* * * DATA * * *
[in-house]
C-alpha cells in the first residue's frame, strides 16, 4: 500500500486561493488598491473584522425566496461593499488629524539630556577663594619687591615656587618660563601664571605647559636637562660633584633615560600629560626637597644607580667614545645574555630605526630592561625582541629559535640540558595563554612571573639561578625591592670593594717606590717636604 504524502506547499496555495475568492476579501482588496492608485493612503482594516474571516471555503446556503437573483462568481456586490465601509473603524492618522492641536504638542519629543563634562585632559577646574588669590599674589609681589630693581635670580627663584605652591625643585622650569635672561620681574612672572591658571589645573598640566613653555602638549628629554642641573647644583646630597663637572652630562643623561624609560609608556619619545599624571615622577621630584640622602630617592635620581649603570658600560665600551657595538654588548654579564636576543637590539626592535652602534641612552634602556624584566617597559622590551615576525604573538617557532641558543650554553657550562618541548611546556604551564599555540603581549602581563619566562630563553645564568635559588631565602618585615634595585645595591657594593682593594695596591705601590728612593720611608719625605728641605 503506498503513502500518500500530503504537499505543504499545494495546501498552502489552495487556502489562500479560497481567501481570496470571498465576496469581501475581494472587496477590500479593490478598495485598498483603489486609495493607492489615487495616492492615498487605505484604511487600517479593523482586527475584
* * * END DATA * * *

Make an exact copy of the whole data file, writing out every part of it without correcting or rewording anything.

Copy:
[in-house]
C-alpha cells in the first residue's frame, strides 16, 4: 500500500486561493488598491473584522425566496461593499488629524539630556577663594619687591615656587618660563601664571605647559636637562660633584633615560600629560626637597644607580667614545645574555630605526630592561625582541629559535640540558595563554612571573639561578625591592670593594717606590717636604 504524502506547499496555495475568492476579501482588496492608485493612503482594516474571516471555503446556503437573483462568481456586490465601509473603524492618522492641536504638542519629543563634562585632559577646574588669590599674589609681589630693581635670580627663584605652591625643585622650569635672561620681574612672572591658571589645573598640566613653555602638549628629554642641573647644583646630597663637572652630562643623561624609560609608556619619545599624571615622577621630584640622602630617592635620581649603570658600560665600551657595538654588548654579564636576543637590539626592535652602534641612552634602556624584566617597559622590551615576525604573538617557532641558543650554553657550562618541548611546556604551564599555540603581549602581563619566562630563553645564568635559588631565602618585615634595585645595591657594593682593594695596591705601590728612593720611608719625605728641605 503506498503513502500518500500530503504537499505543504499545494495546501498552502489552495487556502489562500479560497481567501481570496470571498465576496469581501475581494472587496477590500479593490478598495485598498483603489486609495493607492489615487495616492492615498487605505484604511487600517479593523482586527475584